High-Speed Yerushalayim-Tel Aviv Train Slow to Arrive

Yerushalayim Tel Aviv, train, high speed
A train seen in the Yerushalayim Mountains area. (Gershon Elinson/Flash90)

The high-speed train between Tel Aviv and Yerushalayim will not make the official opening deadline in April 2018, according to the latest assessments predicting that it won’t be operational before the end of 2019, according to the State Comptroller on Wednesday.

The later rollout was blamed on successive delays in electrification of the Israel Railways system, started some 20 years ago.

However, the State Comptroller warned against rushing to finish. He noted the risk in pressuring Israel Railways to speed up the work that it was “liable to lead to shortcuts that will affect the project’s quality and the passengers’ safety and increase its overall cost, due to the need to repair faults.”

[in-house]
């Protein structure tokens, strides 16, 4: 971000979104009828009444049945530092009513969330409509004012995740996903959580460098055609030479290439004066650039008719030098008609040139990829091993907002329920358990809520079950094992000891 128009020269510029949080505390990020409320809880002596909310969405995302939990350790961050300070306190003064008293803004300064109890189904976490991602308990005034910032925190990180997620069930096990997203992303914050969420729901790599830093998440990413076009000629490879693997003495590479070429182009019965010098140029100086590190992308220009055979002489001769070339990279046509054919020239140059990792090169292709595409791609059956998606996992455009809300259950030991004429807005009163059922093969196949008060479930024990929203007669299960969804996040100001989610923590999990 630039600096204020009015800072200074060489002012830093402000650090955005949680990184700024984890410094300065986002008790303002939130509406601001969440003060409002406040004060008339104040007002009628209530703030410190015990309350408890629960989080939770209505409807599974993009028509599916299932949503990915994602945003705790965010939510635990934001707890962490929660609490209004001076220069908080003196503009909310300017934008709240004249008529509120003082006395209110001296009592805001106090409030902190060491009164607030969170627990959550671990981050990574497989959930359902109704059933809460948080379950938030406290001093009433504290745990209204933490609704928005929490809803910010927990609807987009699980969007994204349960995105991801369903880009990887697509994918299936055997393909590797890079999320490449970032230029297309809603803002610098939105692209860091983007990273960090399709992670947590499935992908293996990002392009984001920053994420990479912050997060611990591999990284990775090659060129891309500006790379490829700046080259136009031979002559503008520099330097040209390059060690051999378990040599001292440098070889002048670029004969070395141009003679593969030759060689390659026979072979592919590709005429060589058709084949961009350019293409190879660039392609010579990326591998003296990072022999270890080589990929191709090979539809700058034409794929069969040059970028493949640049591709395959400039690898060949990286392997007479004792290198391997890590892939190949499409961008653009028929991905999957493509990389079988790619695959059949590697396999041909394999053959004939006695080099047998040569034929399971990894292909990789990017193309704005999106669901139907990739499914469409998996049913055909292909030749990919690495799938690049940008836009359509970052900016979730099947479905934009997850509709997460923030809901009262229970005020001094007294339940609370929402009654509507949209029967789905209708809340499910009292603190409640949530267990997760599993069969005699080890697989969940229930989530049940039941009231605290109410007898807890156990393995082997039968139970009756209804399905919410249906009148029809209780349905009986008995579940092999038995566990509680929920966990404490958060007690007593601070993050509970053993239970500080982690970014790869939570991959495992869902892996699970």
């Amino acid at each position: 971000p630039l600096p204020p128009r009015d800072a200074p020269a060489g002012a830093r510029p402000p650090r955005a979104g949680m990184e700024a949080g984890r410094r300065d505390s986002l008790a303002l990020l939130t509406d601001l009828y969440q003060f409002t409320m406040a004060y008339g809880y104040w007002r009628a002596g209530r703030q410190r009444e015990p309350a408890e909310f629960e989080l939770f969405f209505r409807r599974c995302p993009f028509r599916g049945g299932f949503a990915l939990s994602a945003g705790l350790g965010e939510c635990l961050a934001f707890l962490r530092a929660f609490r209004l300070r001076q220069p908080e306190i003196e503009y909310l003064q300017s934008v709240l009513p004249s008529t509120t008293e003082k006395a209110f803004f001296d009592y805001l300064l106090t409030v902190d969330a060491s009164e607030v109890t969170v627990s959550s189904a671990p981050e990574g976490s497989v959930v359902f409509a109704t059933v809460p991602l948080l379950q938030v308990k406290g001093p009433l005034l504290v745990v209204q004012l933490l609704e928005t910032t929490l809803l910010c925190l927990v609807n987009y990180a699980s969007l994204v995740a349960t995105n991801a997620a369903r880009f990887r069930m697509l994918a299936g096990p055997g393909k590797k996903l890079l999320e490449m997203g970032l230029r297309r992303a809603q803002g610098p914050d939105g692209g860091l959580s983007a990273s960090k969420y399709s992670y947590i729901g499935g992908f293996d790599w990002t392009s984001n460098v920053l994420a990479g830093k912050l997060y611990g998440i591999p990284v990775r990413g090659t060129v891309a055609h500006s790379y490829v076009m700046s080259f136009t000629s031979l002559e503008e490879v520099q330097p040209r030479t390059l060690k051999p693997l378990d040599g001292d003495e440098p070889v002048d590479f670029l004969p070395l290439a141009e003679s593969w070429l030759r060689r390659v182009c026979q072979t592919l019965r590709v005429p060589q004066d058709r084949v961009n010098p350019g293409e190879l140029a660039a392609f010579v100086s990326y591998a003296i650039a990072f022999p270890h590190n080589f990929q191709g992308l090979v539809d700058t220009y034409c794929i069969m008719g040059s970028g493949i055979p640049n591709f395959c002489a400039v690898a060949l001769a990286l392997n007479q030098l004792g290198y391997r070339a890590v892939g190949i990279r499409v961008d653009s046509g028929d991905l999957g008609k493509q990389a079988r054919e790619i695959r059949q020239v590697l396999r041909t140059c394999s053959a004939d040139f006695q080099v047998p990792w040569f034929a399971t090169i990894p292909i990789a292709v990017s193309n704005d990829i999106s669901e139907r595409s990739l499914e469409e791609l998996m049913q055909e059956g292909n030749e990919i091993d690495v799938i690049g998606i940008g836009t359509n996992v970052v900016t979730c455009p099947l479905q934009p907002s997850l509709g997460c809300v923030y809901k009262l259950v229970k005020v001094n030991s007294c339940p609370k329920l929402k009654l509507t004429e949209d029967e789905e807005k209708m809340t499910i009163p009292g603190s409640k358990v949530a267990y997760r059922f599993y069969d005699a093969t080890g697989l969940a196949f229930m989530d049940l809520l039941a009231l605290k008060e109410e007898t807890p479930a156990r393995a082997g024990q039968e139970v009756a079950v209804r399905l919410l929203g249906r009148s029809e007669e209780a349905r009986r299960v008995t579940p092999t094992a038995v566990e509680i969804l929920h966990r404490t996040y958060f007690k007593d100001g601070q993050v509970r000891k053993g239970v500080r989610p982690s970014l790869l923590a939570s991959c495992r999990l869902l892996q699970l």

But, transit officials promise the wait will be worth it. Electrification will not only allow for greater speed — averaging nearly 50 kilometers (31 miles) an hour, compared with 33.6 kmh (20.9) currently — but will also mean healthier train travel. The new line cannot be operated with diesel-powered locomotives that emit particles that are dangerous to breathe because of the long tunnels that prevent proper ventilation, according to Globes.

Numerous other benefits are projected, as well. Electrification along the Ayalon Highway will enable Israel Railways to add three million passengers a year, reduce the number of malfunctions by 30 percent, cut noise at railway stations by six decibels, save 60 million liters (16 million gallons) of expensive fuel a year, remove thousands of tankers supplying fuel to Israel Railways from the roads, and reduce by 95 percent or more the emission of pollutants constituting a health hazard resulting from the burning of diesel fuel in locomotives.

The Comptroller’s report found faults, however, in management of the project. It found that the Railway employed unnecessary foreign consultants in the electrification at a cost of millions of shekels a year, lack of overall planning without even an economic feasibility study.